Adapting to the Premier League, its intensity, its more direct style of play and its rough duels remain major obstacles sometimes underestimated by those who flew over the L1. Others like the international hopefuls Boubakary Soumaré (arrived in Leicester in 2021) or Ibrahima Diallo (Southampton, 2020), recruited at a gold price, see their careers skate in gigantic squads where the competition crushes them. The flagship of Nantes training, Imran Louza, transferred last year to Watford, also intended to explode in the Premier League.

Fulham, Huddersfield, Aston Villa: graveyard of ambitions

It took him four months to digest his change of environment before going down to the Championship where he will have to struggle this year when several beautiful French teams eyed him in August 2021. Some careers have even completely died out with the English. . Adama Diakhaby, announced as Ousmane Dembélé’s successor at Rennes, no longer has a club today, just four years after leaving Monaco for Huddersfield against 10 million euros.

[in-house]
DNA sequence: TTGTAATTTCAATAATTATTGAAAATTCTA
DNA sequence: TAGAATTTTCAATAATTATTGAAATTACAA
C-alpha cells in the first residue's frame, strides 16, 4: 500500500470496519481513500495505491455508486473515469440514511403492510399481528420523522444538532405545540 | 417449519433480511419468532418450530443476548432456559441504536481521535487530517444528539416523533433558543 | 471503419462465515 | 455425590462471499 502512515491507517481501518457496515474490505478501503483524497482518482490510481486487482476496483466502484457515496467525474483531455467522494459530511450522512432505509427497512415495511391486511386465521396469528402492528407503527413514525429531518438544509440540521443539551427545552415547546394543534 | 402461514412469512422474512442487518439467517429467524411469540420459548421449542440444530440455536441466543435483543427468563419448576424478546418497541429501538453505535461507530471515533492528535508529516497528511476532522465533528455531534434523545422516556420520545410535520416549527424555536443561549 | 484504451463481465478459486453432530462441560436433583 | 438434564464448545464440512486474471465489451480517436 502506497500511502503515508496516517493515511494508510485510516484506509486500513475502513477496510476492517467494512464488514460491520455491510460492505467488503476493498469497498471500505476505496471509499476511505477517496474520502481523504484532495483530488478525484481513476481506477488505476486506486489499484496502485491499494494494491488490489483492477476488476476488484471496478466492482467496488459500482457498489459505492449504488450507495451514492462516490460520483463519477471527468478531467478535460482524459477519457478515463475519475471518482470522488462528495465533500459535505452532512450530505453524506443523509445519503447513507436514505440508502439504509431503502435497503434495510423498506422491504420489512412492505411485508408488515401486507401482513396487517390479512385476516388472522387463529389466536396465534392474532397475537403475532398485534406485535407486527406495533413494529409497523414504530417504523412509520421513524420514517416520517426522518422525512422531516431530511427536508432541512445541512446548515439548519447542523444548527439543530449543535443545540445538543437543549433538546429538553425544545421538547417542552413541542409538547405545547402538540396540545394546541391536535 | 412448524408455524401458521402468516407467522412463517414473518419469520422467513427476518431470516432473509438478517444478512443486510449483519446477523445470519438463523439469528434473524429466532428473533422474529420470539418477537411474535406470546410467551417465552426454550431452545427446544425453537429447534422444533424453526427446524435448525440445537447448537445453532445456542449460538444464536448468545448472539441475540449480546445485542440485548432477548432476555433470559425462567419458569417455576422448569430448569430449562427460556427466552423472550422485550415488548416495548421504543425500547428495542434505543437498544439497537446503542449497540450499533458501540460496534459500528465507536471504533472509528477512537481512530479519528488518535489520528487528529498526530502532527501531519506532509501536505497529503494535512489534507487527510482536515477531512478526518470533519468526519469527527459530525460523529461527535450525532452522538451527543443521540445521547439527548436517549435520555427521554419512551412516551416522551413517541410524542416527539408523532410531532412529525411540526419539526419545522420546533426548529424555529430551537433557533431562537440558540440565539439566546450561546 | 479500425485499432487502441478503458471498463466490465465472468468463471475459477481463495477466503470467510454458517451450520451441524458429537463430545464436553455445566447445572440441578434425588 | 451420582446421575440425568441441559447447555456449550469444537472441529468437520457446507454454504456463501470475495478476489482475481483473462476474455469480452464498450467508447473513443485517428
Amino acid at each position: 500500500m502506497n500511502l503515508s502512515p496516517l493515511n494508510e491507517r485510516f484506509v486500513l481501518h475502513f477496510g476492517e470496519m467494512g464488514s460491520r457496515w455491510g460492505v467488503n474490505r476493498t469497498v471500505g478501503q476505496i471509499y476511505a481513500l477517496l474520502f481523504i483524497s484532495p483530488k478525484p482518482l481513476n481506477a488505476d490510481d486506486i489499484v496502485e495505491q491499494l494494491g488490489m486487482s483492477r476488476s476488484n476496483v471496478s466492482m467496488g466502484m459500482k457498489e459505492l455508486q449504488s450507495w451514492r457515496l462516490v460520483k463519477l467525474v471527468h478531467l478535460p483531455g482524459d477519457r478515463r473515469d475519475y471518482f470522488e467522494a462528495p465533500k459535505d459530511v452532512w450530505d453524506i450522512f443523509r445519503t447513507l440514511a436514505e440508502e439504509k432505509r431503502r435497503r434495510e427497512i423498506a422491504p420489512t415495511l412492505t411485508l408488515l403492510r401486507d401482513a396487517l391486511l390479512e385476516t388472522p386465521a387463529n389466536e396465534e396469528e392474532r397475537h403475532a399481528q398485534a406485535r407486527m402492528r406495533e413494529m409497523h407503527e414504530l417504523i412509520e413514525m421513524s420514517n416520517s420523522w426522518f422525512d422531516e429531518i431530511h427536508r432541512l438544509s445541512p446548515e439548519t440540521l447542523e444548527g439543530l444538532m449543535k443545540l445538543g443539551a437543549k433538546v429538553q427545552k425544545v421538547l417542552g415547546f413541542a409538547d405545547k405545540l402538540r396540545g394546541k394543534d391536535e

Adama Diakhaby and Baldé Keita in the League Cup.

Credit: Getty Images

Huddersfield (Steven Mounié, Terrence Kongolo) like Southampton (Guido Carrillo), Aston Villa (Frédéric Guilbert, Jordan Amavi, Morgan Sanson) and especially Fulham (Kenny Tete, Jean-Michaël Seri, Alphonse Areola) buried the ambitions of many residents of L1 because of projects with murky outlines. And if succeeding in these clubs is not impossible (Issa Diop), successes are rarer than crashes. Because there isn’t a place for everyone in England, the money flowing in, clouding brains and building overcrowded squads at clubs that only play once a week.

Before West Ham and Paqueta, Newcastle bet on another Lyonnais from Brazil: Bruno Guimaraes. The Brazilian is like a fish in water among the new rich but how long will he have to wait before tasting the Champions League? The question is the same for Paqueta, a priori condemned to play second fiddle in the league when his talent destined him for the C1. This is how careers can stagnate like that of Alexandre Lacazette at Arsenal.